“Yale has previously injected anti-racist themes into its curriculum through the university’s Syllabus Writing Guide for professors.”
Has anyone told these folks that their school is named after a person who was actively involved in the slave trade?
Campus Reform reports:
Yale pushes more ‘anti-racism’ initiatives
In a recent article published by Yale School of Management (SOM), the university celebrated the performance of its inaugural Council on Anti-racism and Equity (CARE).
The 13-member council was made up of student, staff, faculty, and alumni stakeholder groups as a part of Dean Kerwin Charles’ plan to combat systemic racism.
The article, written by Meredith Crawford, Associate Director for Editorial & Design at Yale SOM, highlighted the council’s mission of identifying “existing issues and needs related to inclusivity, school culture, and representation, and to develop and recommend to Dean Charles plans of action based on these findings.”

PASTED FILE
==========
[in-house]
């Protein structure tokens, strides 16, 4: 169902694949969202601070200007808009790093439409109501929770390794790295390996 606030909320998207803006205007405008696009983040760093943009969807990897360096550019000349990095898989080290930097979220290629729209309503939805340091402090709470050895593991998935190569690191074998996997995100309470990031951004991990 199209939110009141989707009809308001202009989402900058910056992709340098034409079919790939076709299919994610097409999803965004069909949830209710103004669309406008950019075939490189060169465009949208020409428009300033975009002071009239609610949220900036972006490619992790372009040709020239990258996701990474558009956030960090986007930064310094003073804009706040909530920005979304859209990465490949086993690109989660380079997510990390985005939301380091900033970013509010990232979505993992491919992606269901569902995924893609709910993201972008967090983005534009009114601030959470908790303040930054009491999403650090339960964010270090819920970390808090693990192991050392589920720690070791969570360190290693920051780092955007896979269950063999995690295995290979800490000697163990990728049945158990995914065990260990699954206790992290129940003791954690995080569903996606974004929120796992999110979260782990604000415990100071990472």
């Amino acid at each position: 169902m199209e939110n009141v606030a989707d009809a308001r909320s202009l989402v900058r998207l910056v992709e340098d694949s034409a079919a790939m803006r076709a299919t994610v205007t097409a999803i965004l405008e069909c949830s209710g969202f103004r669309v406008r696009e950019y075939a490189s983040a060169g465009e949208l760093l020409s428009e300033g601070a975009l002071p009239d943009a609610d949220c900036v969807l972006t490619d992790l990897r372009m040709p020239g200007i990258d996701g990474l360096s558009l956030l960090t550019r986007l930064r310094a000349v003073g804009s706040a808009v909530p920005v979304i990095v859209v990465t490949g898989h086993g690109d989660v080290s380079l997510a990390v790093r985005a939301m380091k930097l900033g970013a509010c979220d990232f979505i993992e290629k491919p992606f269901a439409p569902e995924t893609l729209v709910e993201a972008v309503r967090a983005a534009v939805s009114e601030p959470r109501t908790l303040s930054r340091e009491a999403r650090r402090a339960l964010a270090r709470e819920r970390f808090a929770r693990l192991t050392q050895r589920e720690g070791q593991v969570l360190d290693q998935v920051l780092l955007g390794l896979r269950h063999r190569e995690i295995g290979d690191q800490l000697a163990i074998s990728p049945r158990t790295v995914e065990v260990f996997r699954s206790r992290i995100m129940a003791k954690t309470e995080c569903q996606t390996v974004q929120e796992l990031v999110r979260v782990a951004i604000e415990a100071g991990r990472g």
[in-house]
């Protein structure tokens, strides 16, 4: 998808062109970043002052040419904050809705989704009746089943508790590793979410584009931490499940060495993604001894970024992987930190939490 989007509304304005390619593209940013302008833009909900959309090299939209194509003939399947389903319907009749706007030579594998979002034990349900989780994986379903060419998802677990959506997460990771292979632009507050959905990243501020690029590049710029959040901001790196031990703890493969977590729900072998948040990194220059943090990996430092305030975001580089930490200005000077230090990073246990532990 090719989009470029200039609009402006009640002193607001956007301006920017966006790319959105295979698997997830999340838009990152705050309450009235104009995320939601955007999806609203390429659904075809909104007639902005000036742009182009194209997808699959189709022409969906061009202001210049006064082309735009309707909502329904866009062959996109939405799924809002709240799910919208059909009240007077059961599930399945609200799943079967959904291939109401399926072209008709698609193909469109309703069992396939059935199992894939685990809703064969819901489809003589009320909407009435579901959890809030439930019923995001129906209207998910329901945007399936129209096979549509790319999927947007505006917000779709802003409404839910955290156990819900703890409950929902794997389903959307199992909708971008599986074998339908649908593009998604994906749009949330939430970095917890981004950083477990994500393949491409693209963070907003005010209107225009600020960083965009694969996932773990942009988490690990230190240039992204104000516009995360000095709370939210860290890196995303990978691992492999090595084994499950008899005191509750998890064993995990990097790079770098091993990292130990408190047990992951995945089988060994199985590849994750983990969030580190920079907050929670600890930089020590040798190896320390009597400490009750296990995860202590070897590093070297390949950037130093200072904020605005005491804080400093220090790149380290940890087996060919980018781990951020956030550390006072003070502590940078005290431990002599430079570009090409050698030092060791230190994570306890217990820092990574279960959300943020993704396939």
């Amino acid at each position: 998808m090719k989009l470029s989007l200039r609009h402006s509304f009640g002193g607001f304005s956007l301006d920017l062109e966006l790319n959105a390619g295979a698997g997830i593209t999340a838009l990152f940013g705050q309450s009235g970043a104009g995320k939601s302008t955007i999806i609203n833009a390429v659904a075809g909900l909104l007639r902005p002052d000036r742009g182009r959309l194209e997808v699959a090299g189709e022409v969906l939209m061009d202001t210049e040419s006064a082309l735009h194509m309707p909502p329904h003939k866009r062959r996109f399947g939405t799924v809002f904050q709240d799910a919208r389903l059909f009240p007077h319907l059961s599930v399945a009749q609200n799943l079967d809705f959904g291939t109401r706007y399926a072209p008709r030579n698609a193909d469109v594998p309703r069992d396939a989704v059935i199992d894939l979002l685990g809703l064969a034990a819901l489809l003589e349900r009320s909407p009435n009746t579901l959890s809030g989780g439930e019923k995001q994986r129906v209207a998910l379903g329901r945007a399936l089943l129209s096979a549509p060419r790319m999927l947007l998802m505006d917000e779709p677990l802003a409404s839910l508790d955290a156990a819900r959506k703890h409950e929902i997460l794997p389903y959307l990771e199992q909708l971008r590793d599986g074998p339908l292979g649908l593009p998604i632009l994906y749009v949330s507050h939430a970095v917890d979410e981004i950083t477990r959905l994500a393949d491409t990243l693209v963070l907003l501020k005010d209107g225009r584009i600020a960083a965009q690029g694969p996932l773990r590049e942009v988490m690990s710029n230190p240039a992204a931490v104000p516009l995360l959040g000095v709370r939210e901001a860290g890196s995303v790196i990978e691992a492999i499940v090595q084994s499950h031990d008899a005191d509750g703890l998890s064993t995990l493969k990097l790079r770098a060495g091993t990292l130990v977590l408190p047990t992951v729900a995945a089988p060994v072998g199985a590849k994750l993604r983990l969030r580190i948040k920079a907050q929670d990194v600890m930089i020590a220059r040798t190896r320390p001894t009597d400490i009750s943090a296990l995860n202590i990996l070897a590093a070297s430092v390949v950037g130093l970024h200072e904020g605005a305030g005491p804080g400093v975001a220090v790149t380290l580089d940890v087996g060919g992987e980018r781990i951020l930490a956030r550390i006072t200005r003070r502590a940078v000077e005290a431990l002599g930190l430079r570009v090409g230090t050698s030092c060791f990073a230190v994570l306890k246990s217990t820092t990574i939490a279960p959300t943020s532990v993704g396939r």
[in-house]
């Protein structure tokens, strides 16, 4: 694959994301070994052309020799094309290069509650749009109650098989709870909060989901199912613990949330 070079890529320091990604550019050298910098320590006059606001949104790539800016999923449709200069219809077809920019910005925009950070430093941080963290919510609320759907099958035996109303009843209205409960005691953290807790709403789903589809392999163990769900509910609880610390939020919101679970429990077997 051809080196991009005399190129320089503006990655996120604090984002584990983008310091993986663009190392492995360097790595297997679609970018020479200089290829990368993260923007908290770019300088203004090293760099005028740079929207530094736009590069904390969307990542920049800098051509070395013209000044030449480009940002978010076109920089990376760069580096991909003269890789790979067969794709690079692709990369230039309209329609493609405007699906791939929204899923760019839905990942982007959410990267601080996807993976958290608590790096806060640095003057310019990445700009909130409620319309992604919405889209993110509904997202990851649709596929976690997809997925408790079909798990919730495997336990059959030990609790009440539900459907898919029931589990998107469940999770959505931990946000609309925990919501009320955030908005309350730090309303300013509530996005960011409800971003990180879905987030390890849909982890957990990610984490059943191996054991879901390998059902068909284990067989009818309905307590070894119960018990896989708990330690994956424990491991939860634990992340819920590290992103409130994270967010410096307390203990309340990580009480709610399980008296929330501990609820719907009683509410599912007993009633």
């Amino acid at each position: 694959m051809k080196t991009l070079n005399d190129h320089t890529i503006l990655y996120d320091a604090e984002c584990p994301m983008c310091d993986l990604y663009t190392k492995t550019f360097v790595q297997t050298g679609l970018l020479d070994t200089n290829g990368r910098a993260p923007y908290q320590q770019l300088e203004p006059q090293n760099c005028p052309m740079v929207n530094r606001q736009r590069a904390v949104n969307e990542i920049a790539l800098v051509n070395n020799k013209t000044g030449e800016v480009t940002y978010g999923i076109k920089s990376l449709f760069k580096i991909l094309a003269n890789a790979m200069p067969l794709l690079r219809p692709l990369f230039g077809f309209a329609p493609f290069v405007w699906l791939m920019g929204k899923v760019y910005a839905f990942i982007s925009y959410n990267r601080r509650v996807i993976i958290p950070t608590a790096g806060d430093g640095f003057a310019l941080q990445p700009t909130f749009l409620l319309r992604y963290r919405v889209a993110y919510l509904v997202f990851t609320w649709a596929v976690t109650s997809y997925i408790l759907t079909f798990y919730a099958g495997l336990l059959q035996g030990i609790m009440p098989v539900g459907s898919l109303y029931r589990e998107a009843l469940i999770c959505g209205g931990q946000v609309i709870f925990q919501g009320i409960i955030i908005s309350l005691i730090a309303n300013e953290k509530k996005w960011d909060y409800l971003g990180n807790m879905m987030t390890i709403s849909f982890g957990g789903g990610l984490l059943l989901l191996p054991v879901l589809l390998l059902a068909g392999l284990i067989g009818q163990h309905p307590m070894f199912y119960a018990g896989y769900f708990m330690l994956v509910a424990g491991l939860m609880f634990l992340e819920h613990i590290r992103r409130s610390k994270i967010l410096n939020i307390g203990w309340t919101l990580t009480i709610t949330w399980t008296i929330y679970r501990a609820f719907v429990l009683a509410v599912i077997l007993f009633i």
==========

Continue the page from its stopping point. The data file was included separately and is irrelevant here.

“By the end of its session, CARE had compiled 36 recommendations,” Crawford wrote. “It would ultimately winnow that list down to a few, which the council presented during an hours-long discussion with Dean Charles.”
DerwCharles announced the launch of two initiatives originating from these recommendations, including “a high-impact speaker series that brings underrepresented professionals of color regularly to visit and engage with the SOM community”, and a video podcast “on issues of anti-racism and equity.”
Charles’ plan is to take quick action on issues such as increasing “the representation of Blacks among students and faculty” and to ask the SOM community to assess whether they are able to engage respectfully “with all members of the community, regardless of their place in the hierarchy.”
Yale has previously injected anti-racist themes into its curriculum through the university’s Syllabus Writing Guide for professors.
The guide features a section for Diversity Statements, which are designed to welcome “the range of student identities, experiences, and perspectives, particularly those that have been traditionally marginalized.”
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